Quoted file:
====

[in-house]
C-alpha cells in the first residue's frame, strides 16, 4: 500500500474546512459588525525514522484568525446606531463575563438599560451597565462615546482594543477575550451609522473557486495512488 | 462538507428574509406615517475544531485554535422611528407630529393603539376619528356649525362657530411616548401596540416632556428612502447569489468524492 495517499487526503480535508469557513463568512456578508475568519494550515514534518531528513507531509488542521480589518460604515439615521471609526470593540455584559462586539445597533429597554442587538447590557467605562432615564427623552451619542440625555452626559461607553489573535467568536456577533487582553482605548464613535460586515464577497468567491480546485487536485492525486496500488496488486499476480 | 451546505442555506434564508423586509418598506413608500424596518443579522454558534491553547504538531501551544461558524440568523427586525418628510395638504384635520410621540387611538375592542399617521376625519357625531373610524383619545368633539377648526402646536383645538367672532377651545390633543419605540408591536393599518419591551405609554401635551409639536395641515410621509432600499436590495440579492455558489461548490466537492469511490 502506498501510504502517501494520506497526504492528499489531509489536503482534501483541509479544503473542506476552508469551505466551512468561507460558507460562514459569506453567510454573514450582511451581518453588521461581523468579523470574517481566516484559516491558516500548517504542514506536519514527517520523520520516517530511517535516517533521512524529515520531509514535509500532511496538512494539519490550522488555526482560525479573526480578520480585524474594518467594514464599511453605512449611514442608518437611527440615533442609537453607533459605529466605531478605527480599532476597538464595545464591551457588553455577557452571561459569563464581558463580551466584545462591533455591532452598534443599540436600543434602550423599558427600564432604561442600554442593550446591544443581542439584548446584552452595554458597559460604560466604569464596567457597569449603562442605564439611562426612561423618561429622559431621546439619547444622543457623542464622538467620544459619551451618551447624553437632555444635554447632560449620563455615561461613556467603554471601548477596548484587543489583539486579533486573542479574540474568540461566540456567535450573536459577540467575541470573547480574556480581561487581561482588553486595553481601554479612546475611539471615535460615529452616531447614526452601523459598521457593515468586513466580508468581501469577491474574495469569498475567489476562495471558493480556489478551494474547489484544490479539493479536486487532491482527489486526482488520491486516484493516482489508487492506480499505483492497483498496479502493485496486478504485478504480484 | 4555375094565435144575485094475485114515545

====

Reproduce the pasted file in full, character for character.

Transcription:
[in-house]
C-alpha cells in the first residue's frame, strides 16, 4: 500500500474546512459588525525514522484568525446606531463575563438599560451597565462615546482594543477575550451609522473557486495512488 | 462538507428574509406615517475544531485554535422611528407630529393603539376619528356649525362657530411616548401596540416632556428612502447569489468524492 495517499487526503480535508469557513463568512456578508475568519494550515514534518531528513507531509488542521480589518460604515439615521471609526470593540455584559462586539445597533429597554442587538447590557467605562432615564427623552451619542440625555452626559461607553489573535467568536456577533487582553482605548464613535460586515464577497468567491480546485487536485492525486496500488496488486499476480 | 451546505442555506434564508423586509418598506413608500424596518443579522454558534491553547504538531501551544461558524440568523427586525418628510395638504384635520410621540387611538375592542399617521376625519357625531373610524383619545368633539377648526402646536383645538367672532377651545390633543419605540408591536393599518419591551405609554401635551409639536395641515410621509432600499436590495440579492455558489461548490466537492469511490 502506498501510504502517501494520506497526504492528499489531509489536503482534501483541509479544503473542506476552508469551505466551512468561507460558507460562514459569506453567510454573514450582511451581518453588521461581523468579523470574517481566516484559516491558516500548517504542514506536519514527517520523520520516517530511517535516517533521512524529515520531509514535509500532511496538512494539519490550522488555526482560525479573526480578520480585524474594518467594514464599511453605512449611514442608518437611527440615533442609537453607533459605529466605531478605527480599532476597538464595545464591551457588553455577557452571561459569563464581558463580551466584545462591533455591532452598534443599540436600543434602550423599558427600564432604561442600554442593550446591544443581542439584548446584552452595554458597559460604560466604569464596567457597569449603562442605564439611562426612561423618561429622559431621546439619547444622543457623542464622538467620544459619551451618551447624553437632555444635554447632560449620563455615561461613556467603554471601548477596548484587543489583539486579533486573542479574540474568540461566540456567535450573536459577540467575541470573547480574556480581561487581561482588553486595553481601554479612546475611539471615535460615529452616531447614526452601523459598521457593515468586513466580508468581501469577491474574495469569498475567489476562495471558493480556489478551494474547489484544490479539493479536486487532491482527489486526482488520491486516484493516482489508487492506480499505483492497483498496479502493485496486478504485478504480484 | 4555375094565435144575485094475485114515545